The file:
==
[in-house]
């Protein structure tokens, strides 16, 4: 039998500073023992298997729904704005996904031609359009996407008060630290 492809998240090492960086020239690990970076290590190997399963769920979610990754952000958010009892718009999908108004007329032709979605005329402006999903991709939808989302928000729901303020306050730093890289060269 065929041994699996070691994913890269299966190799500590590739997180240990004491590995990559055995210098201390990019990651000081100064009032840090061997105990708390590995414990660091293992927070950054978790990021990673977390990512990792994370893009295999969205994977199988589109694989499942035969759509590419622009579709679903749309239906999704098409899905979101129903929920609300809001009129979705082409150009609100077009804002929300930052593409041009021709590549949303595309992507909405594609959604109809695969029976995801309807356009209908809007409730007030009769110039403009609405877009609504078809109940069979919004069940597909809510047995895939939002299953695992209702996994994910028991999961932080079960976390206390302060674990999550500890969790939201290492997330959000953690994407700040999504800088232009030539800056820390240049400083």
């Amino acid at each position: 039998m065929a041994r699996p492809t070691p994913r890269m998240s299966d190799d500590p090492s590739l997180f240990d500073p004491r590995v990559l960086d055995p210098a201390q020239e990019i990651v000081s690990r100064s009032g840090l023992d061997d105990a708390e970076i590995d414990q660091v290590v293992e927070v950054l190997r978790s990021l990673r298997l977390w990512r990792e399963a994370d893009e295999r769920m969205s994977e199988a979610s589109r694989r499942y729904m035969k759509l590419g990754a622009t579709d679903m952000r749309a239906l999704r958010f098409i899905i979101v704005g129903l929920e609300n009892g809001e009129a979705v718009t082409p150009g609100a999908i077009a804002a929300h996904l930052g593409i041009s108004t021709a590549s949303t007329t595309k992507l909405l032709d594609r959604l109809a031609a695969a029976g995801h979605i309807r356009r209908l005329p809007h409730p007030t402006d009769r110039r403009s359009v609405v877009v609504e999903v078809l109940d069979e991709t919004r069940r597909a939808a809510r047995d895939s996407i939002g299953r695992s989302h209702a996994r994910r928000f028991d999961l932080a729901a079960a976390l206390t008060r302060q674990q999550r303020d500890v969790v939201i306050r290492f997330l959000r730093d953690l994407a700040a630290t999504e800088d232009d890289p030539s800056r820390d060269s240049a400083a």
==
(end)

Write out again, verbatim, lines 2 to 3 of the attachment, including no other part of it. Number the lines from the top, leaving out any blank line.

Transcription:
């Protein structure tokens, strides 16, 4: 039998500073023992298997729904704005996904031609359009996407008060630290 492809998240090492960086020239690990970076290590190997399963769920979610990754952000958010009892718009999908108004007329032709979605005329402006999903991709939808989302928000729901303020306050730093890289060269 065929041994699996070691994913890269299966190799500590590739997180240990004491590995990559055995210098201390990019990651000081100064009032840090061997105990708390590995414990660091293992927070950054978790990021990673977390990512990792994370893009295999969205994977199988589109694989499942035969759509590419622009579709679903749309239906999704098409899905979101129903929920609300809001009129979705082409150009609100077009804002929300930052593409041009021709590549949303595309992507909405594609959604109809695969029976995801309807356009209908809007409730007030009769110039403009609405877009609504078809109940069979919004069940597909809510047995895939939002299953695992209702996994994910028991999961932080079960976390206390302060674990999550500890969790939201290492997330959000953690994407700040999504800088232009030539800056820390240049400083």
């Amino acid at each position: 039998m065929a041994r699996p492809t070691p994913r890269m998240s299966d190799d500590p090492s590739l997180f240990d500073p004491r590995v990559l960086d055995p210098a201390q020239e990019i990651v000081s690990r100064s009032g840090l023992d061997d105990a708390e970076i590995d414990q660091v290590v293992e927070v950054l190997r978790s990021l990673r298997l977390w990512r990792e399963a994370d893009e295999r769920m969205s994977e199988a979610s589109r694989r499942y729904m035969k759509l590419g990754a622009t579709d679903m952000r749309a239906l999704r958010f098409i899905i979101v704005g129903l929920e609300n009892g809001e009129a979705v718009t082409p150009g609100a999908i077009a804002a929300h996904l930052g593409i041009s108004t021709a590549s949303t007329t595309k992507l909405l032709d594609r959604l109809a031609a695969a029976g995801h979605i309807r356009r209908l005329p809007h409730p007030t402006d009769r110039r403009s359009v609405v877009v609504e999903v078809l109940d069979e991709t919004r069940r597909a939808a809510r047995d895939s996407i939002g299953r695992s989302h209702a996994r994910r928000f028991d999961l932080a729901a079960a976390l206390t008060r302060q674990q999550r303020d500890v969790v939201i306050r290492f997330l959000r730093d953690l994407a700040a630290t999504e800088d232009d890289p030539s800056r820390d060269s240049a400083a």